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Rockin' at the Knox to feature Death Cab, Phosphorescent, and more

Feb 27, 2019
Originally published on February 25, 2019 4:25 pm

 The Albright-Knox Art Gallery announced that Death Cab for Cutie will headline the museum’s Rockin’ at the Knox 2019 concert on Sunday, June 16, with special guests Tank and the Bangas and Phosphorescent. Tickets will go on sale exclusively for Albright-Knox Members beginning Wednesday, February 27, at 10 am, through Friday, March 1, at 9 am. General admission tickets will go on sale Friday, March 1, at 10 am. Gates will open at 4 pm, and all tickets include entry to the museum from 4 to 7 pm. Rockin’ at the Knox is presented by M&T Bank.
Death Cab for Cutie is an American alternative rock band formed in Bellingham, Washington, in 1997. The band is composed of Ben Gibbard, Nick Harmer, Jason McGerr, Dave Depper, and Zac Rae. Death Cab for Cutie rose from being a side project to becoming one of the most exciting groups on the indie rock scene of the 2000s, with their emotive songwriting and cross-genre sound landing somewhere between indie and emo. They have been nominated for eight Grammy Awards, including Best Rock Album for 2015’s Kintsugi. Their ninth studio album Thank You for Today is out now.
Tank and the Bangas is an American group based in New Orleans, Louisiana. They won the 2017 NPR Tiny Desk Contest. Naming Tank and the Bangas the 2017 winner of NPR's Tiny Desk Contest for their song "Quick," NPR co-host of All Songs Considered Bob Boilen said, "What won me over about the band's performance of 'Quick' were the interactions among lead singer Tarriona 'Tank' Ball and her bandmates, and the way they seemed to surprise one another. It all felt so organic and on-the-spot." Juror Trey Anastasio of Phish said, "I immediately loved this . . . Tank is a force of nature, just full of joy—and her band is killing in the background.”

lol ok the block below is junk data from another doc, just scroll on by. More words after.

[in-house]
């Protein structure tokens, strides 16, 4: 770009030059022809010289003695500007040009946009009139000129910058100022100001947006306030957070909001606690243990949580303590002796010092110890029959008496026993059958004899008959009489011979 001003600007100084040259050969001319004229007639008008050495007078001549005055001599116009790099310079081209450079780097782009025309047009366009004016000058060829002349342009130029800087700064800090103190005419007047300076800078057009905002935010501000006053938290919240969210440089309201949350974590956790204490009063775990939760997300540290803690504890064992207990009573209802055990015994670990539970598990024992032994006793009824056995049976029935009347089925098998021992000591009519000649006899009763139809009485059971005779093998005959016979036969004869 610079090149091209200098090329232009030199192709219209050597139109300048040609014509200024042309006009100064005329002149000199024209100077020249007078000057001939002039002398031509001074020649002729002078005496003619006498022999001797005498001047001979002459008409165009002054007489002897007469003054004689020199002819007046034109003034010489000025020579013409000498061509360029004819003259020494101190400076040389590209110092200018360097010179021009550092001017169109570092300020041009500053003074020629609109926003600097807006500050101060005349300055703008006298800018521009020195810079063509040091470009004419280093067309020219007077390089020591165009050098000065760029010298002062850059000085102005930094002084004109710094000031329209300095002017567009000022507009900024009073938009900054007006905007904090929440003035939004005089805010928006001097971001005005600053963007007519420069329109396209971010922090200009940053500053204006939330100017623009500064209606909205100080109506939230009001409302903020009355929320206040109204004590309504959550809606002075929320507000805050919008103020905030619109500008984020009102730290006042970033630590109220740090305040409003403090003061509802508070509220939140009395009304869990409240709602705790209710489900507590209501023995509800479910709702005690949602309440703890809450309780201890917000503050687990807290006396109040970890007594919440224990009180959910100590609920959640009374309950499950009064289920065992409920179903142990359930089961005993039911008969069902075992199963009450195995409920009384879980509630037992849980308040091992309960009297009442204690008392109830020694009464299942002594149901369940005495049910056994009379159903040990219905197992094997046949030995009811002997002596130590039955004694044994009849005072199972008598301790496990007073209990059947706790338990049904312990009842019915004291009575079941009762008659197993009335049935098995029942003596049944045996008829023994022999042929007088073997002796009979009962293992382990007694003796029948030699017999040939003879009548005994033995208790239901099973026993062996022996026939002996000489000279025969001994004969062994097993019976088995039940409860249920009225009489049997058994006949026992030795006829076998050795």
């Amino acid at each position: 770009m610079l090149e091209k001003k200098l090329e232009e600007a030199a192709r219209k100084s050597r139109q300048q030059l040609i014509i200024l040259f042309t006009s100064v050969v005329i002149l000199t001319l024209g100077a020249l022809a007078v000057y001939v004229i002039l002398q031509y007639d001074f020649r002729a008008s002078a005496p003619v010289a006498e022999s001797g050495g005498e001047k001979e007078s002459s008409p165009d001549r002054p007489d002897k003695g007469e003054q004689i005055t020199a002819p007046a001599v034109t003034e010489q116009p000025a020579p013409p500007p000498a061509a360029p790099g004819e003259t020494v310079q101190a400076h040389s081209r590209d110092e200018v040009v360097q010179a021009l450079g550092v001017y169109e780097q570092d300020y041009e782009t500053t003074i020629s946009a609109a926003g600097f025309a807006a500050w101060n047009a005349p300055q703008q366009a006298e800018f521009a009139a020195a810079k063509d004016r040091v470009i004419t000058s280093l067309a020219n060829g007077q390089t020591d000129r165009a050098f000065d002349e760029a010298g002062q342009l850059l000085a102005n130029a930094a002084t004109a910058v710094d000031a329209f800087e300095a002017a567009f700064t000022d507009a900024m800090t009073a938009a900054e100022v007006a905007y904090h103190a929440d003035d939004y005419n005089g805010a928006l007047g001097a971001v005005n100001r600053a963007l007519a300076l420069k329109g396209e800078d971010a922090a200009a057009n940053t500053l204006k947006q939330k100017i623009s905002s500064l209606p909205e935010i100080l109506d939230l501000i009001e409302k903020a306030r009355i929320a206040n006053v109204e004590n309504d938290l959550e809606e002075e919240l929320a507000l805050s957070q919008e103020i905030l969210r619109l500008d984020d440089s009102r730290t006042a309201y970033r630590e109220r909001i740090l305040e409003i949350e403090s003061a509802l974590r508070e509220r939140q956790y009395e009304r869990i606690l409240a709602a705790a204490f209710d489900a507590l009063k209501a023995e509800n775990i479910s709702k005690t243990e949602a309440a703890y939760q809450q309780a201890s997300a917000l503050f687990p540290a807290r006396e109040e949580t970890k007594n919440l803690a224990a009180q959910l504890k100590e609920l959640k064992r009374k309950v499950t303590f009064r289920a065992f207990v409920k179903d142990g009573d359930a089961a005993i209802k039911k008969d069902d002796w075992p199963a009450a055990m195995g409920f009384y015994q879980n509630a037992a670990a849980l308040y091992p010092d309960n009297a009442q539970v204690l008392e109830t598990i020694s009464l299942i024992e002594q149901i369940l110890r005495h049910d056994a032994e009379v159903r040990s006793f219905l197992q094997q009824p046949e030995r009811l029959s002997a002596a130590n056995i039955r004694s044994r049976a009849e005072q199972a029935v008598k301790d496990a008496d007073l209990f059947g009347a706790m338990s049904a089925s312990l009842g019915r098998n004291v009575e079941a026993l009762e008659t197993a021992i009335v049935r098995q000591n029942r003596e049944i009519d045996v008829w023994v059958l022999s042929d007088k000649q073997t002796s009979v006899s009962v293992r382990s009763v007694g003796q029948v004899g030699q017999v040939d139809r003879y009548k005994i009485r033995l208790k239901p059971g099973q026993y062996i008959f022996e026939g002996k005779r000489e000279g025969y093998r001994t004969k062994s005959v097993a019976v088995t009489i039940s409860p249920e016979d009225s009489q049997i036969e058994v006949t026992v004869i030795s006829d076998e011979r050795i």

In the five years since Matthew Houck’s last record as Phosphorescent he fell in love, left New York for Nashville, became a father, built a studio from the ground up by hand, and became a father again. Oh, and somewhere along the way, he nearly died of meningitis. Life, love, new beginnings, death—“it’s laughable, honestly, the amount of ‘major life events’ we could chalk up if we were keeping score,” Houck says. “A lot can happen in five years.” On C’est La Vie, Houck’s first album of new Phosphorescent material since 2013’s gorgeous career-defining and critically acclaimed Muchacho, he takes stock of these changes through the luminous, star-kissed sounds he has spent a career refining.
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